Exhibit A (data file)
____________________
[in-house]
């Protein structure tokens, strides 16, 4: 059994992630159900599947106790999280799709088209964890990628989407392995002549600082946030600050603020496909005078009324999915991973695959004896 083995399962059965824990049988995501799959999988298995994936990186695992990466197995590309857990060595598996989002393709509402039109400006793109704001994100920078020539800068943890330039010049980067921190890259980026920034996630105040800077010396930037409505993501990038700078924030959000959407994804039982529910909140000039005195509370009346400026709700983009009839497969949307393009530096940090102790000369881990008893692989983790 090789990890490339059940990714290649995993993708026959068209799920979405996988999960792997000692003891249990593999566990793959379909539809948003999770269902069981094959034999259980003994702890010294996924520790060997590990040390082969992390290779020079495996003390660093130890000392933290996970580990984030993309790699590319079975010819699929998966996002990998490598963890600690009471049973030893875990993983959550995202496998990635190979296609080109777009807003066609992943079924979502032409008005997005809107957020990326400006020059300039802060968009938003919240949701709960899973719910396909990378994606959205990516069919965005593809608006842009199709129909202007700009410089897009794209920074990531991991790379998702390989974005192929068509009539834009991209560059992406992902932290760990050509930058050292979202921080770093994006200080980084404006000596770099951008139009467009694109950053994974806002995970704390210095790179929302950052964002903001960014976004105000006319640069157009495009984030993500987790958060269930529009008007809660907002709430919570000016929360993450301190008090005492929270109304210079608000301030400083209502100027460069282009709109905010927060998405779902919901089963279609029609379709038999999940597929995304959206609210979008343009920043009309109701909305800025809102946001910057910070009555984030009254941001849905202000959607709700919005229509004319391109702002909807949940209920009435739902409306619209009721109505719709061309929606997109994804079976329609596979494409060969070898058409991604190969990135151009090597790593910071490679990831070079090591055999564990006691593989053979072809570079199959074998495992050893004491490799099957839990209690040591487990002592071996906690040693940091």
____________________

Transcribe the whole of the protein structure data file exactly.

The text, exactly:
[in-house]
């Protein structure tokens, strides 16, 4: 059994992630159900599947106790999280799709088209964890990628989407392995002549600082946030600050603020496909005078009324999915991973695959004896 083995399962059965824990049988995501799959999988298995994936990186695992990466197995590309857990060595598996989002393709509402039109400006793109704001994100920078020539800068943890330039010049980067921190890259980026920034996630105040800077010396930037409505993501990038700078924030959000959407994804039982529910909140000039005195509370009346400026709700983009009839497969949307393009530096940090102790000369881990008893692989983790 090789990890490339059940990714290649995993993708026959068209799920979405996988999960792997000692003891249990593999566990793959379909539809948003999770269902069981094959034999259980003994702890010294996924520790060997590990040390082969992390290779020079495996003390660093130890000392933290996970580990984030993309790699590319079975010819699929998966996002990998490598963890600690009471049973030893875990993983959550995202496998990635190979296609080109777009807003066609992943079924979502032409008005997005809107957020990326400006020059300039802060968009938003919240949701709960899973719910396909990378994606959205990516069919965005593809608006842009199709129909202007700009410089897009794209920074990531991991790379998702390989974005192929068509009539834009991209560059992406992902932290760990050509930058050292979202921080770093994006200080980084404006000596770099951008139009467009694109950053994974806002995970704390210095790179929302950052964002903001960014976004105000006319640069157009495009984030993500987790958060269930529009008007809660907002709430919570000016929360993450301190008090005492929270109304210079608000301030400083209502100027460069282009709109905010927060998405779902919901089963279609029609379709038999999940597929995304959206609210979008343009920043009309109701909305800025809102946001910057910070009555984030009254941001849905202000959607709700919005229509004319391109702002909807949940209920009435739902409306619209009721109505719709061309929606997109994804079976329609596979494409060969070898058409991604190969990135151009090597790593910071490679990831070079090591055999564990006691593989053979072809570079199959074998495992050893004491490799099957839990209690040591487990002592071996906690040693940091």